You can’t ignore any of the trends above. All you can do is align your business and your website more closely with them and make sure that your website offers customers the information they need in a way that suits them and their buying process.

  1. Give them what they want.
    I’ve heard many different definitions of marketing over the years, with varying degrees of sleaziness. Nowadays though, I would define marketing as simply giving your prospect what they need, in order to make an informed decision. If your product or service is complex or bespoke, there are many ways you can make the buying process easier – free guides and resources, videos, blog posts and more.
  2. Be clear about what you offer to customers.
    If you’re a growing business, then let’s keep it simple and treat it as a given that you have a good enough product. Do the next wave of potential customers know what you stand for though? You might have the best customer service, the widest range of products or an ethical approach to business. Make sure it’s clear what you stand for before they hit that back button and find someone else.
  3. Get ready to deal with well-informed customers.
    By now, you’ve hopefully addressed point 1 above and started to create the content your customers want and deserve. If so you’ll soon be attracting more of them – but it doesn’t end there. This is just the start of a valuable dialogue with your customers. You need to be ready to listen to their needs and their questions – this will give you more content ideas and ways to make the buying process even smoother for them in the future.

So if you can understand those three key shifts and be ready to address them, that’s already a big step forward. You next need to start planning how you will achieve this. However, before you start drafting up content ideas or planning a new website, it’s important to start with the end in mind….

How will you measure the success of your website?

If you’ve stayed with me this far, you must be open to the fact that digital marketing offers a genuine opportunity. You need to take the lead in measuring how successful your marketing is and it’s far less painful to agree what you need to measure at the outset, well before you create any new content.

This approach is much easier than trying to retrofit measurement when the leads start coming in. Plus you’ll also get some data on your old website to give you a thorough comparison with the new ways of working.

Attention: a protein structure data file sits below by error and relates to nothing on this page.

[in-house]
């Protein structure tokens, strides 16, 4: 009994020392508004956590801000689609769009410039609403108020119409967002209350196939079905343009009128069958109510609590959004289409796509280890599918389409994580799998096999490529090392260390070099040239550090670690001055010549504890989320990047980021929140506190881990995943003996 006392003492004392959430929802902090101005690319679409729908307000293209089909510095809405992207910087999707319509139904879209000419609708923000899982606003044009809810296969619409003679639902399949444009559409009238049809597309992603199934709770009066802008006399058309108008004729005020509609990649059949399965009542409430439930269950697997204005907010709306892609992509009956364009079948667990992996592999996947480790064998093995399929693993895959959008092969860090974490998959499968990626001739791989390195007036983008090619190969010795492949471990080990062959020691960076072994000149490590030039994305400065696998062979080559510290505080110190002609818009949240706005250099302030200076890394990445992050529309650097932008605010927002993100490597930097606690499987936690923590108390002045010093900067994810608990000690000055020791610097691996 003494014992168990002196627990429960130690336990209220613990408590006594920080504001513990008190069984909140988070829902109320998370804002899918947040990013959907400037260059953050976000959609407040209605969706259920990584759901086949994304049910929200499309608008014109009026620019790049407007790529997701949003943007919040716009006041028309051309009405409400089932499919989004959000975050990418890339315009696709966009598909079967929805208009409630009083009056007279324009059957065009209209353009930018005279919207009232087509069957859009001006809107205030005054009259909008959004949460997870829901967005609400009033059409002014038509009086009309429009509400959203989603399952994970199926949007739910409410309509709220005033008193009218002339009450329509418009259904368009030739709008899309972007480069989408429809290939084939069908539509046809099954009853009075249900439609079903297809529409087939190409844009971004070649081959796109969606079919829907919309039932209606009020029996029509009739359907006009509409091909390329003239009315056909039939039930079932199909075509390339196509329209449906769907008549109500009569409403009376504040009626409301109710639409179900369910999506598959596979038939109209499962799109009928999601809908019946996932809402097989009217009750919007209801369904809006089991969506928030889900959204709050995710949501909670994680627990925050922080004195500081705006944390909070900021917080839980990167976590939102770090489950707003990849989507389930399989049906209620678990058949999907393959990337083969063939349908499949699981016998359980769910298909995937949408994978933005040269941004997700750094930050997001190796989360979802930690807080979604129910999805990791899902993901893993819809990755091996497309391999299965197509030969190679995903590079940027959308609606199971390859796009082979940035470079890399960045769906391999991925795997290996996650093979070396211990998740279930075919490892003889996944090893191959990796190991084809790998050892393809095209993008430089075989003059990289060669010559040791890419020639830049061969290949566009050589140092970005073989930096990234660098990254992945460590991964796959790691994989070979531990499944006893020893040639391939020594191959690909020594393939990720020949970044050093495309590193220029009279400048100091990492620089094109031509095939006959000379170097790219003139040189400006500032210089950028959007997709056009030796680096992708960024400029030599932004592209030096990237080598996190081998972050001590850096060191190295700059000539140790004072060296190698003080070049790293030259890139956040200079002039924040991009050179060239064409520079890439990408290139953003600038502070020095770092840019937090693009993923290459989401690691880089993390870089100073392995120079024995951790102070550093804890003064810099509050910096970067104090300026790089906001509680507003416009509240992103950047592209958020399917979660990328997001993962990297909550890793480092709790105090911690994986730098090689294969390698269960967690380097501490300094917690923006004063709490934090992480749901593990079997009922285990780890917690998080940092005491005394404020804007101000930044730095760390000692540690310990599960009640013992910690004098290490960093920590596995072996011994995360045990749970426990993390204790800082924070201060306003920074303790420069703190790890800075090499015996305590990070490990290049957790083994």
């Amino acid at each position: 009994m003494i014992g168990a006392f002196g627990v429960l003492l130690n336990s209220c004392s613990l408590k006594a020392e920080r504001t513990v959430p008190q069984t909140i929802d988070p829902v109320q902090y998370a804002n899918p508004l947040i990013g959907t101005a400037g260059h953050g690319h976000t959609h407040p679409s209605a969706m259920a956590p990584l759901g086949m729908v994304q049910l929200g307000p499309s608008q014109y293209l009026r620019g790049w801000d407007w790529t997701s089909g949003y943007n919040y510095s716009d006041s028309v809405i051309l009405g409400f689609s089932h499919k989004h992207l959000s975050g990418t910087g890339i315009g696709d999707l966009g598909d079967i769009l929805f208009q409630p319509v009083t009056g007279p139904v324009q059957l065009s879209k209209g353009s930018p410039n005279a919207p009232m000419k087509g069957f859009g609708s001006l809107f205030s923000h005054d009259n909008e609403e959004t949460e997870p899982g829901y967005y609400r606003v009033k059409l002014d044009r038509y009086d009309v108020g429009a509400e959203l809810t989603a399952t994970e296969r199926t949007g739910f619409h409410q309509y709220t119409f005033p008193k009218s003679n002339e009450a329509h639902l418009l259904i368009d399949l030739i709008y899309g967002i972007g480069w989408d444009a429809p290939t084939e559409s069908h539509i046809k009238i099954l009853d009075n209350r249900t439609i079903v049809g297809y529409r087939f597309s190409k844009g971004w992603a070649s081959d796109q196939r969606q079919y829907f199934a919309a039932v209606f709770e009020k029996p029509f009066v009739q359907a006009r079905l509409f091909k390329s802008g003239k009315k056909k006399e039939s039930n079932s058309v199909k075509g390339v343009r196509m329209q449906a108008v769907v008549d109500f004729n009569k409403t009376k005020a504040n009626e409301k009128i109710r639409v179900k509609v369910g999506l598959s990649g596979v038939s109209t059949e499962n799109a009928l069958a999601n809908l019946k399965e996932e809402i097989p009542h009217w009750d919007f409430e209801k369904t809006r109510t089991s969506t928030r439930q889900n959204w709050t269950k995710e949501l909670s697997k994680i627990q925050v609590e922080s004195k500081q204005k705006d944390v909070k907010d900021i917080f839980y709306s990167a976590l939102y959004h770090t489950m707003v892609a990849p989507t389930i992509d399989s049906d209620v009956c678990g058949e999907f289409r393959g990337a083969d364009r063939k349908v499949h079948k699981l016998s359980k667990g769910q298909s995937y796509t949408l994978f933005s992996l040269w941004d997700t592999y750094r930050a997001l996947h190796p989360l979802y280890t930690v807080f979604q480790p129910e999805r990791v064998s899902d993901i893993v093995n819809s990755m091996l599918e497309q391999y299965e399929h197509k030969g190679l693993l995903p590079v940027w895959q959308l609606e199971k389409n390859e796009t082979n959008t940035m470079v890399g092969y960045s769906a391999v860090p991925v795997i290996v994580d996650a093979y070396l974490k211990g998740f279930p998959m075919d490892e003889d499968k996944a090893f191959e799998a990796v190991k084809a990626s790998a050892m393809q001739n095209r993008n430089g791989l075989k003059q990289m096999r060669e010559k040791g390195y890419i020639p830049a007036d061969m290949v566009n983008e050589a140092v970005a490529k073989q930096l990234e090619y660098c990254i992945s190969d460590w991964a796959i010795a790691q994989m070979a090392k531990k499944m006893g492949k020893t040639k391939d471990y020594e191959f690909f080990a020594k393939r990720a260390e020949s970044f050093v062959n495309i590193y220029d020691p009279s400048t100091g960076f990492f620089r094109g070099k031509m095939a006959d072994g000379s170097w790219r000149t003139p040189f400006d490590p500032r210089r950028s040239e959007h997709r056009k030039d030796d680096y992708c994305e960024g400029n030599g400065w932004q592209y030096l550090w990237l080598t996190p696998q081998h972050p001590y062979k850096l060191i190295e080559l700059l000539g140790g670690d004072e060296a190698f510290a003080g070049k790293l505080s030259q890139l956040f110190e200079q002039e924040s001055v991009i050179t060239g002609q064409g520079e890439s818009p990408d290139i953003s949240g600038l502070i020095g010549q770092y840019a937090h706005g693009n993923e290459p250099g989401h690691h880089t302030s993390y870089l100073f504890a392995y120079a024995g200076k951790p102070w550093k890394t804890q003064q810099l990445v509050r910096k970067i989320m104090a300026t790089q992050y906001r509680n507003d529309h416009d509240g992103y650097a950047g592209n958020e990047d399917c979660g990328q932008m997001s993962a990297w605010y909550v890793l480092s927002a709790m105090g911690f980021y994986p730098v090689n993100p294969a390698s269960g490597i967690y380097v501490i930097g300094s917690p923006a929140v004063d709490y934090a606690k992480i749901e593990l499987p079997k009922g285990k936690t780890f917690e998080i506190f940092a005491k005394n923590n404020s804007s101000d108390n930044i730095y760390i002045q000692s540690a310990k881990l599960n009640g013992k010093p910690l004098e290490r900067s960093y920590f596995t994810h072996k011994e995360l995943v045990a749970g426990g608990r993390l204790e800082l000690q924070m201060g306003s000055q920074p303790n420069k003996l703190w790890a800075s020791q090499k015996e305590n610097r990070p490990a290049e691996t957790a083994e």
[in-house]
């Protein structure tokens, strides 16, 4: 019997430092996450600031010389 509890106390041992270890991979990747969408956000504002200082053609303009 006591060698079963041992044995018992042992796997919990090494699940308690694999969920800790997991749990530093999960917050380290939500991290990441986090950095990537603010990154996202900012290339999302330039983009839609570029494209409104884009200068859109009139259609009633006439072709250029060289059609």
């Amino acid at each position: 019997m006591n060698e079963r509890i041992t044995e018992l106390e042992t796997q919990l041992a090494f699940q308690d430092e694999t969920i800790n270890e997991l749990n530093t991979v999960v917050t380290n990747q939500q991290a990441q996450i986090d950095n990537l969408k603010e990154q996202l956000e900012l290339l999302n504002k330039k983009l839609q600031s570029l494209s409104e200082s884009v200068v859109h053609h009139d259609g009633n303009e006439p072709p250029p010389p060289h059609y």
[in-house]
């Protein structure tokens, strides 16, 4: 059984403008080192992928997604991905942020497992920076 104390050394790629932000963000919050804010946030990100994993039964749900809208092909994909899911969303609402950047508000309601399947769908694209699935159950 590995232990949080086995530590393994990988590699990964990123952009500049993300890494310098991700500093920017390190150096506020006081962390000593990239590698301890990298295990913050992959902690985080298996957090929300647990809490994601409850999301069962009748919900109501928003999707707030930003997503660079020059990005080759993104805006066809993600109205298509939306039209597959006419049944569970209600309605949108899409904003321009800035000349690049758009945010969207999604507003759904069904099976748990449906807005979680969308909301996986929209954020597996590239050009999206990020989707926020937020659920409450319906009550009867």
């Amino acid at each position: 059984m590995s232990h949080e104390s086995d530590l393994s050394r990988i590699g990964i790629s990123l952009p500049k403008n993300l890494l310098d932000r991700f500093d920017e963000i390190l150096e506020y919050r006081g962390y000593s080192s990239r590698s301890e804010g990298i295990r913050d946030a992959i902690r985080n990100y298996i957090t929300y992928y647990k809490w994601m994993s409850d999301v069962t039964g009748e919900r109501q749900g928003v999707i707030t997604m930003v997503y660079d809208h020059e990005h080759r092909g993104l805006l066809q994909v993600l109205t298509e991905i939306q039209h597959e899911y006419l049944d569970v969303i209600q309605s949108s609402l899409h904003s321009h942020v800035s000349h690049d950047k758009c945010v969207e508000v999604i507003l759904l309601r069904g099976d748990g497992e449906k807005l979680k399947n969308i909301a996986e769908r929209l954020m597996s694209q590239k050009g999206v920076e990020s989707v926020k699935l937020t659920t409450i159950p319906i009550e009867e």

Here are some of the ways you can measure the success of your website and digital marketing activity:

  • Phone calls generated
    If phone calls from prospective clients are coming from your website, you need to know. If it has to start with you asking each client and then keeping a manual list, so be it – all companies have to start somewhere. In time you can incorporate some marketing tracking into your CRM system or sign up for a call tracking service to automatically track calls and tell you which marketing channels they used to find you.
  • Website messages and emails generated
    Some prospects – having researched you online – prefer to keep things online for now and aren’t yet ready to speak to a salesperson. By providing simple, prominent inquiry forms on all key product and service pages on your website, (and not just expecting them to go to the contact page) you will get a lot more inquiries. Believe me – the internet has made many people so lazy, that just making it simple for them will bring much better results.
  • Website visits
    Not all customers will feel confident to contact you straight away. It’s important to track how many people actually visit your website, as this is a good low-level indicator that you’re doing things right. You can also look at the growth of visitors over time, see which content is popular with them and see how many of them repeatedly visit your site.

Measuring simple things like this month in, month out will put you ahead of many other businesses.

You then need to look at what you can improve about your marketing to help achieve better numbers. Here are just some of the things you will need to consider and refine over time.

  • Calls to Action
    Are you making it clear what you want them to do and making it easy for them (such as providing inquiry forms on all main pages, clear contact details, etc)?
  • Well-designed website
    Does your marketing resonate with your target market and feel like it was made for them?
  • Targeted content
    Have you clearly identified your target markets and created content and offers for them? Do you provide content for buyers at different stages in the buying process?
  • Reaching clients
    If you want to bring the right people to your site, you need to be seen in the places where they hang out online.
  • A diverse range of content
    Not all customers consume information in the same way. Some people read detailed free guides whereas others prefer short videos.

This list is by no means exhaustive, but it should give you an idea of just how much there is to think about. Online success isn’t easy and won’t come overnight but is worth it in the long run.  If nothing else, I hope that after reading this article, you see digital marketing as a genuine opportunity for growth for your business.

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Dave Toomey